THEA 104 Week 4 Notes
THEA 104 Week 4 Notes THEA 104
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This 11 page Class Notes was uploaded by Kinsey Sturgeon on Monday February 22, 2016. The Class Notes belongs to THEA 104 at Ball State University taught by Dr. Michael O'Hara in Winter 2016. Since its upload, it has received 13 views. For similar materials see Aesthetics 2 in Theatre at Ball State University.
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Date Created: 02/22/16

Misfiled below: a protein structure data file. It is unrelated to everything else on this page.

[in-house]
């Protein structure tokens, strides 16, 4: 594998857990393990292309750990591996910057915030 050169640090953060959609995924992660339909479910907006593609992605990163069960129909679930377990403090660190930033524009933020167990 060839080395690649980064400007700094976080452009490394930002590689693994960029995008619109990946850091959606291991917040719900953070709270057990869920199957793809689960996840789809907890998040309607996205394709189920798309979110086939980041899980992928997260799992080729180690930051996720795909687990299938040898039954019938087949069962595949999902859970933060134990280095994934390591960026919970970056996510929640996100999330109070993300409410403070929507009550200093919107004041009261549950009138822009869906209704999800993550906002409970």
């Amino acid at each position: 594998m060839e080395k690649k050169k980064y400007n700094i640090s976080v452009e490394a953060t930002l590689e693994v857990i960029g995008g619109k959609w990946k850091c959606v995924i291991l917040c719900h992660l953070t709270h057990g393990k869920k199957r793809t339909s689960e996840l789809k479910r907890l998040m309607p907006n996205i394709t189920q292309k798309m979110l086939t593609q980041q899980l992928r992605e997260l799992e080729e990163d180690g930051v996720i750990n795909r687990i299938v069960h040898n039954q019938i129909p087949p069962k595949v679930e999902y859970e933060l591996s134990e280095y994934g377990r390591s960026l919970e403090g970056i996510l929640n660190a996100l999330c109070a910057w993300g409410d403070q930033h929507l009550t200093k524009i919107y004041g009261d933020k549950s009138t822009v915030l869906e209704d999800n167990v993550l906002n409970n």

Week 4 2/1 – Making Sense of Theatre An expert watcher o As you grow as an artist, you will learn that you can never simply “watch” theatre/film/television o This development is actually a good thing o There are, after all, several “experts” in the department, including one who is one of the most supportive and responsive audience members you’ll ever hope to have o This person is also a brutally honest critic of performance Magic changes o What skills do you need to be an expert watcher? o You must adjust the connection among you Sensory and artistic responses Temporal and reflective responses Emotional and intellectual responses o Without losing you ability to be a “good” audience member 3 D’s o Theatre artists have double duties to discover theatre’s double meanings o These dualities are negotiated in the Suspension of disbelief We agree to believer that actors are who they pretend to be We agree that only the most egregious violation should disrupt that suspension of disbelief This effort is especially difficult when we know the actor Suspension of derision As theatre professionals, we should agree to withhold derisive body language, comments, or actions As developing theatrical artists, we should agree to forgo cliques, clacks, catty comments, and corrosive attitudes before, during, and after our work We should give and expect constructive feedback Suspension of defense When people we know are performing, we should o Allow other people to have their own opinion o Not leap to our friend’s defense o Decide for ourselves how useful and/or honest that assessment of the performance might be When we are the performer/designer/director, we should o Allow other people to have their own opinion o Don’t be defensive 2 o Remain open to all feedback, good and bad Perpetual present o Theatre’s double consciousness An artifact of the past, like the script An ephemeral event tonight, like the play o Theatre always exists in the “perpetual present tense” Perpetual tense o There are always 2 sources of meaning within theatre’s dualistic nature Intrinsic Extrinsic o The former gets frozen within recorded media o The latter constantly changes with each viewing o Only in live theatre can both—intrinsic and extrinsic —be changed/modified/accommodated Intrinsic o What “intrinsic” to any play? o Given circumstances, plot, character, language, idea, music, and spectacle o What patterns exit within the answers to that question? Extrinsic o What is “extrinsic” to a play? o Given circumstances/context: place, time, culture, politics, social movements, author’s position, 3 audience reception, production history, author’s history Patterns = meaning o Semiotics: the study of symbol systems or how meaning is constructed and understood The semiotic stage o Unlike life, everything on a stage has been deliberately put there o Thus, everything onstage is a signifier o You must be alert to all possible signifies, especially as an expert watcher Watching with 2 minds o You have to watch as a lover of theatre, giving yourself over to the production, allowing its rules to govern your reception, making room in your mind for this world to blossom o You have to also watch as a theatre artist, who notices the man/woman behind the curtain, is alert to the bells & whistles that create the emotional magic of the moment, looking for the patterns that will reveal the heart work, whose work you can then imitate, avoid, adapt, or steal 2/3-Context & Culture Culture & Theatre o Culture is the universal human ability to classify and encode experience symbolically, and communicate symbolically encoded experience socially o Theatre (art, poetry, film, music, etc.) = culture 4 How does culture work? o How does culture persist? o How does culture change? o How does culture spread from one person or society to another? Emergence & persistence o Spoken languages draw selectively from an extensive but finite set of sounds any human mouth, free from defect, can make o Thus, cultures select from an extensive but finite set of cultural traits that form a distinctive pattern Paradigms of change o Both culture and the study of culture itself changes over time o Difficult to separate the two; much like trying to separate script analysis from the performance of theatre itself History lesson #1 o Ancient scholars studied culture without calling it culture, per se o Philosophers, theologians, historians, and even scientists all studied and wrote about parts of what we now call culture th o The studythf “culture” emerged in late 18 and early 19 centuries, as part of the Enlightenment History o Early theories associated with cultural scholarship: culture evolved from simple structures to more complex ones 5 o Culture was a verb: a process to better oneself or one’s nation o By late 19 c., the cultural verb was modified as an effort to achieve personal or national ideals o 20 century paradigms of culture were constantly challenged and changed o Some conflicts are old: Universal v. Particular o Some are new: Assimilations v. Transculturation o All point to the same thing: culture matters Why in script analysis? o Myth-to-ritual-to-legend-to-art o Myth = social value society wishes to pass on o Ritual = human behavior that inculcates or expresses the social value o Legend = historical or fictional character that embodies the social value o Art = the symbolic re-presentation of the social value Perpetual present tense o Thus, theatrical performance always serves as a cultural transmitter o Oklahoma! not only recorded but also inculcated iconic “America” as we began our engagement in WWII o Oh! Calcutta! also marked changes in public perceptions of nudity even as it broke barriers both off and on Broadway Double edged sword 6 o Because theatre always has one foot in the past and another in the present, older plays are often judged from within contemporary cultural contexts o Theatrical artists, therefore, most always be both part storyteller AND translator Translating culture & context o Prior to 1900, what was the legal status of most women in the western world? o Could not own property, inherit, vote, object to treatment by a husband, father, or eldest male relative, had no rights to bodily integrity, reproductive activity, and couldn’t enter into a contract o Completely subject to male sanction Translating ourselves o Before we judge the past, let’s ask some questions: How long have women had equal rights? Do women’s rights exist equally throughout the world? How many times must college men worry about balancing a career with raising children and healthy marriage? How man cultural artifacts exist to model, inculcate, and transmit expectations of equality? The challenge o We have to become culturally knowledgeable about both the past and the present 7 o Can’t authentically analyze or perform A Doll’s House, Medea, Oleana, or any text about XYZ until you know about XYZ, past and present Never apologize for being an artist 2/5-Fiction, Fact, Faith, & Evidence Past and Present o As theatre artists, we are obligated to know enough about both the past & present o How do we come to know about the past? o How do we come to know about the present? Facts = ? o Material artifacts that survive to the present o Not all such artifacts survive o Some are destroyed on purpose, some by accident What is a fact, and what is debris? o Facts must first be authentic; a representation of the phenomenon we understand it to be representing Authentic & reliable o Facts not only represent the phenomenon, but also are from sources likely to document it o Reviews from the NY Times are authentically about theatre, but may NOT be reliable evidence of audiences’ responses Can we “know” facts? o What are some of the problems facing us as we seek to learn about theatre’s history? o Where do we find facts? 8 o Whom can we trust to give us useful, authentic, and reliable facts? o What do we do with them, once we have them? Facts, theory, & truth o Historically, 3 ways to establish or claim truth Authority Ideology Disciplined observation Theory is the result of disciplined observation o Example Greek theatre is important/influential, but we have few facts Thus, a theory or paradigm is built around those surviving facts, which—unlike belief or opinion—is “testable” We have 7 plays from Aeschylus, 7 from Sophocles, 18 from Euripides, and 11 from Aristophanes (46 total plays survive) Based on those plays, what was Greek theatre like? Theory isn’t perfect But theory can help… o Us understand both Greek theatre AND our own work today o However, because both facts and theories are testable AND unstable, our understanding is never finished. We just have to keep testing it Impact of ritual theory? 9 o Things we regularly do, or enact, express, or reflect, the values we wish to transmit o Rituals create real effects Theory & realism o Because realism focuses on the real, everyday lives of people…and… o Ritual theory shows how what we do everyday carries and transmits values…therefore… o Are carries and transmits values…thus… o Are carries and transmits values to both the “doer” and “viewer” Script analysis? o How is this theory related to script analysis? o What would constitute reliable and authentic evidence for the relationship? o How “scientific” can we get in creating our art? Ritual & naturalism o Naturalism, follows the rules realism, and then: Posits that the world is subject to the “inevitable laws of heredity & environment” o How does such a thought match up with ritual theory? Naturalism o Was influenced by Charles Darwin’s Theory on Evolution o Realism tries to describe people as they really are; naturalism tries to scientifically determine the underlying forces influences people’s actions 10 o Émile Zola was Naturalism’s most notable dramatist. His works were anti-romantic, sexually frank, & generally pessimistic Naturalism & art o Naturalism & evolution are very strong scientific theories, but not very strong aesthetic theories What’s another word o For theatre? o “Make believe” o There is a reason why all art is both fact & faith, both truth & fiction, both honest & fake, both real & illusion, both simple & complex! o In fact, each must be present for it to be art 11